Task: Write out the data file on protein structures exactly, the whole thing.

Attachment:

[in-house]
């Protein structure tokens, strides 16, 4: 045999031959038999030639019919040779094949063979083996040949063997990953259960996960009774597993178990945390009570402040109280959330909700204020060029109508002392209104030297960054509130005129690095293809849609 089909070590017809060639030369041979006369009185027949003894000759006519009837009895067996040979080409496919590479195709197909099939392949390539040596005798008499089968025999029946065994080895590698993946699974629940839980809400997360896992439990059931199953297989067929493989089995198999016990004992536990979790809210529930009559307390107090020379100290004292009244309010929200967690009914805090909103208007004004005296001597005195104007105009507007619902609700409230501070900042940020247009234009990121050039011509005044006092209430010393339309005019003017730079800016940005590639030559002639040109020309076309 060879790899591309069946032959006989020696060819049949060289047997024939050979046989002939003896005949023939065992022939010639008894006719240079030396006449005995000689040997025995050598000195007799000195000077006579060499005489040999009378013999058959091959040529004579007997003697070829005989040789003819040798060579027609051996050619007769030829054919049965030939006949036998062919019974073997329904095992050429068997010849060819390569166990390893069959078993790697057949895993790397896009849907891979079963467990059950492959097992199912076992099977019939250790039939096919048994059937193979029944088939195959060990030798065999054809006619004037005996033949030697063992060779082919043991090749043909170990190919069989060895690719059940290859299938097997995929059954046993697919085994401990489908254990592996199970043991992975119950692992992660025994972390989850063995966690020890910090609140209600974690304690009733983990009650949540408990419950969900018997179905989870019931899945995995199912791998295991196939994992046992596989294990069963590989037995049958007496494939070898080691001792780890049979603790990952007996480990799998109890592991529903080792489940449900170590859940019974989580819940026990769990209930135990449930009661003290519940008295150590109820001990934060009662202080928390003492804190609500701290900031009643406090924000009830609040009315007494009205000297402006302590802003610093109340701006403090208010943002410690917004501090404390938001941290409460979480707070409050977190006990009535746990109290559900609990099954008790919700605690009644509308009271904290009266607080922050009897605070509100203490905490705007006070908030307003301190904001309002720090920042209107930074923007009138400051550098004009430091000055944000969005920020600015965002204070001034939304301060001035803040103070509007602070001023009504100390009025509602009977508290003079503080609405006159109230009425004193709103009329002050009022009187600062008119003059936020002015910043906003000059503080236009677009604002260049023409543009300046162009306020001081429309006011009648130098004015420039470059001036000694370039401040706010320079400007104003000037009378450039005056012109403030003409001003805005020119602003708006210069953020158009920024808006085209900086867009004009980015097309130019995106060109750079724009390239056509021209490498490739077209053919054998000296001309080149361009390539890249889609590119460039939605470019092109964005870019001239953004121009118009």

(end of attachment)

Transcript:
[in-house]
């Protein structure tokens, strides 16, 4: 045999031959038999030639019919040779094949063979083996040949063997990953259960996960009774597993178990945390009570402040109280959330909700204020060029109508002392209104030297960054509130005129690095293809849609 089909070590017809060639030369041979006369009185027949003894000759006519009837009895067996040979080409496919590479195709197909099939392949390539040596005798008499089968025999029946065994080895590698993946699974629940839980809400997360896992439990059931199953297989067929493989089995198999016990004992536990979790809210529930009559307390107090020379100290004292009244309010929200967690009914805090909103208007004004005296001597005195104007105009507007619902609700409230501070900042940020247009234009990121050039011509005044006092209430010393339309005019003017730079800016940005590639030559002639040109020309076309 060879790899591309069946032959006989020696060819049949060289047997024939050979046989002939003896005949023939065992022939010639008894006719240079030396006449005995000689040997025995050598000195007799000195000077006579060499005489040999009378013999058959091959040529004579007997003697070829005989040789003819040798060579027609051996050619007769030829054919049965030939006949036998062919019974073997329904095992050429068997010849060819390569166990390893069959078993790697057949895993790397896009849907891979079963467990059950492959097992199912076992099977019939250790039939096919048994059937193979029944088939195959060990030798065999054809006619004037005996033949030697063992060779082919043991090749043909170990190919069989060895690719059940290859299938097997995929059954046993697919085994401990489908254990592996199970043991992975119950692992992660025994972390989850063995966690020890910090609140209600974690304690009733983990009650949540408990419950969900018997179905989870019931899945995995199912791998295991196939994992046992596989294990069963590989037995049958007496494939070898080691001792780890049979603790990952007996480990799998109890592991529903080792489940449900170590859940019974989580819940026990769990209930135990449930009661003290519940008295150590109820001990934060009662202080928390003492804190609500701290900031009643406090924000009830609040009315007494009205000297402006302590802003610093109340701006403090208010943002410690917004501090404390938001941290409460979480707070409050977190006990009535746990109290559900609990099954008790919700605690009644509308009271904290009266607080922050009897605070509100203490905490705007006070908030307003301190904001309002720090920042209107930074923007009138400051550098004009430091000055944000969005920020600015965002204070001034939304301060001035803040103070509007602070001023009504100390009025509602009977508290003079503080609405006159109230009425004193709103009329002050009022009187600062008119003059936020002015910043906003000059503080236009677009604002260049023409543009300046162009306020001081429309006011009648130098004015420039470059001036000694370039401040706010320079400007104003000037009378450039005056012109403030003409001003805005020119602003708006210069953020158009920024808006085209900086867009004009980015097309130019995106060109750079724009390239056509021209490498490739077209053919054998000296001309080149361009390539890249889609590119460039939605470019092109964005870019001239953004121009118009």